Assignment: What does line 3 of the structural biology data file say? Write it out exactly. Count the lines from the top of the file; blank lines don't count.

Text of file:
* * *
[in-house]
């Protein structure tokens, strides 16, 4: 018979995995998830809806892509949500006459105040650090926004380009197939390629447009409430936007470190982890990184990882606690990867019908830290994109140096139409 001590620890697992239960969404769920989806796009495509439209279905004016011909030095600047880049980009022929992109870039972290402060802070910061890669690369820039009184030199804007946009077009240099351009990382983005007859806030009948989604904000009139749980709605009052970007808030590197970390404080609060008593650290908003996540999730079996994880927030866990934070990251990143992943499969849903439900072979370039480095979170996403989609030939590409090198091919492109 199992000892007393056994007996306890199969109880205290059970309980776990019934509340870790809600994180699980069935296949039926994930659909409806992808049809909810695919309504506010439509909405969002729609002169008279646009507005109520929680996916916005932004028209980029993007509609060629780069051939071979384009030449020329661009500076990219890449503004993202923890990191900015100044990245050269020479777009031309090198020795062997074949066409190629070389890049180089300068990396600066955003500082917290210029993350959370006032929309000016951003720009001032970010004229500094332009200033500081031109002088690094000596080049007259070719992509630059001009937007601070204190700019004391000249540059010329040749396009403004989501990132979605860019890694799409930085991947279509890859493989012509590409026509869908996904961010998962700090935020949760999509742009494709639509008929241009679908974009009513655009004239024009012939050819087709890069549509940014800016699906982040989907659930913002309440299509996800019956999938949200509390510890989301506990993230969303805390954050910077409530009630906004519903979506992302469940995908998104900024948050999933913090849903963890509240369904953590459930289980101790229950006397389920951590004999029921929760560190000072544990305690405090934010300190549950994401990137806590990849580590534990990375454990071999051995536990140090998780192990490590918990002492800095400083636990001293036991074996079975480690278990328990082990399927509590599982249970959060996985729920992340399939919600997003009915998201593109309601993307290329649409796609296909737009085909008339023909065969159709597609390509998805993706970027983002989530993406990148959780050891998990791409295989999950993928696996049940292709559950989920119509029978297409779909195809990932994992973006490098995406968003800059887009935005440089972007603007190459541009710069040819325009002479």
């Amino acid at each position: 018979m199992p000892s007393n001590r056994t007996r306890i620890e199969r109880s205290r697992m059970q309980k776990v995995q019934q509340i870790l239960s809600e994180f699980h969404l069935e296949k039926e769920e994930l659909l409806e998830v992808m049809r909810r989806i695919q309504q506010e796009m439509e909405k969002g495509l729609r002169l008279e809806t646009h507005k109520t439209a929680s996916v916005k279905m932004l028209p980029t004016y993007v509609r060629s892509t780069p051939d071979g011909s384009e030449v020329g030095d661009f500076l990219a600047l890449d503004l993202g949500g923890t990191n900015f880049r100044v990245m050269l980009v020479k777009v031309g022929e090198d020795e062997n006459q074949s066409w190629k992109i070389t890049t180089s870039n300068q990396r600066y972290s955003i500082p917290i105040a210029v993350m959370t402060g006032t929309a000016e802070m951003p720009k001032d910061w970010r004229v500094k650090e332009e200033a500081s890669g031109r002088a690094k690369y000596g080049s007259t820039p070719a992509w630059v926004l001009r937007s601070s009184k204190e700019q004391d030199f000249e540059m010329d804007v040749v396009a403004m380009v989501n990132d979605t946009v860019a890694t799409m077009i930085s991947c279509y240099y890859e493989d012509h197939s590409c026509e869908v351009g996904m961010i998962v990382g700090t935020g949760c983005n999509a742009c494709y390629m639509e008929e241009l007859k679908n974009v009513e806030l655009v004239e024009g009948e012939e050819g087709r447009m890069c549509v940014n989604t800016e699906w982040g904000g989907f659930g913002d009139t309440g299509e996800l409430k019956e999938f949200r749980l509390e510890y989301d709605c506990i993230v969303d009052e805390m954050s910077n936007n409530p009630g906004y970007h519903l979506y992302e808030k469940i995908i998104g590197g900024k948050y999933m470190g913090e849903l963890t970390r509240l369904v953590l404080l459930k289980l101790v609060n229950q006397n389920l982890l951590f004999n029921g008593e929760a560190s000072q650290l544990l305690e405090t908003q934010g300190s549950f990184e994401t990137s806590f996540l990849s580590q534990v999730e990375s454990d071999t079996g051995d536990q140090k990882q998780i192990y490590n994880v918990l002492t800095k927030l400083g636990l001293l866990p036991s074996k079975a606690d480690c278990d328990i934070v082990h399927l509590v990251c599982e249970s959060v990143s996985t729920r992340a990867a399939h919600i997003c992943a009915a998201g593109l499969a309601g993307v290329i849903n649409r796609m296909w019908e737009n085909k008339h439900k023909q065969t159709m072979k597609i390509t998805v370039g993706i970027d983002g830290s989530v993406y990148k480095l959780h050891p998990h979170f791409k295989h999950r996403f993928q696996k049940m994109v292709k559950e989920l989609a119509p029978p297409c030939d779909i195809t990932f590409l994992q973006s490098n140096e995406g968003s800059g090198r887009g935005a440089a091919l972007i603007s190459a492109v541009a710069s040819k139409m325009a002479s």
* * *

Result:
């Amino acid at each position: 018979m199992p000892s007393n001590r056994t007996r306890i620890e199969r109880s205290r697992m059970q309980k776990v995995q019934q509340i870790l239960s809600e994180f699980h969404l069935e296949k039926e769920e994930l659909l409806e998830v992808m049809r909810r989806i695919q309504q506010e796009m439509e909405k969002g495509l729609r002169l008279e809806t646009h507005k109520t439209a929680s996916v916005k279905m932004l028209p980029t004016y993007v509609r060629s892509t780069p051939d071979g011909s384009e030449v020329g030095d661009f500076l990219a600047l890449d503004l993202g949500g923890t990191n900015f880049r100044v990245m050269l980009v020479k777009v031309g022929e090198d020795e062997n006459q074949s066409w190629k992109i070389t890049t180089s870039n300068q990396r600066y972290s955003i500082p917290i105040a210029v993350m959370t402060g006032t929309a000016e802070m951003p720009k001032d910061w970010r004229v500094k650090e332009e200033a500081s890669g031109r002088a690094k690369y000596g080049s007259t820039p070719a992509w630059v926004l001009r937007s601070s009184k204190e700019q004391d030199f000249e540059m010329d804007v040749v396009a403004m380009v989501n990132d979605t946009v860019a890694t799409m077009i930085s991947c279509y240099y890859e493989d012509h197939s590409c026509e869908v351009g996904m961010i998962v990382g700090t935020g949760c983005n999509a742009c494709y390629m639509e008929e241009l007859k679908n974009v009513e806030l655009v004239e024009g009948e012939e050819g087709r447009m890069c549509v940014n989604t800016e699906w982040g904000g989907f659930g913002d009139t309440g299509e996800l409430k019956e999938f949200r749980l509390e510890y989301d709605c506990i993230v969303d009052e805390m954050s910077n936007n409530p009630g906004y970007h519903l979506y992302e808030k469940i995908i998104g590197g900024k948050y999933m470190g913090e849903l963890t970390r509240l369904v953590l404080l459930k289980l101790v609060n229950q006397n389920l982890l951590f004999n029921g008593e929760a560190s000072q650290l544990l305690e405090t908003q934010g300190s549950f990184e994401t990137s806590f996540l990849s580590q534990v999730e990375s454990d071999t079996g051995d536990q140090k990882q998780i192990y490590n994880v918990l002492t800095k927030l400083g636990l001293l866990p036991s074996k079975a606690d480690c278990d328990i934070v082990h399927l509590v990251c599982e249970s959060v990143s996985t729920r992340a990867a399939h919600i997003c992943a009915a998201g593109l499969a309601g993307v290329i849903n649409r796609m296909w019908e737009n085909k008339h439900k023909q065969t159709m072979k597609i390509t998805v370039g993706i970027d983002g830290s989530v993406y990148k480095l959780h050891p998990h979170f791409k295989h999950r996403f993928q696996k049940m994109v292709k559950e989920l989609a119509p029978p297409c030939d779909i195809t990932f590409l994992q973006s490098n140096e995406g968003s800059g090198r887009g935005a440089a091919l972007i603007s190459a492109v541009a710069s040819k139409m325009a002479s």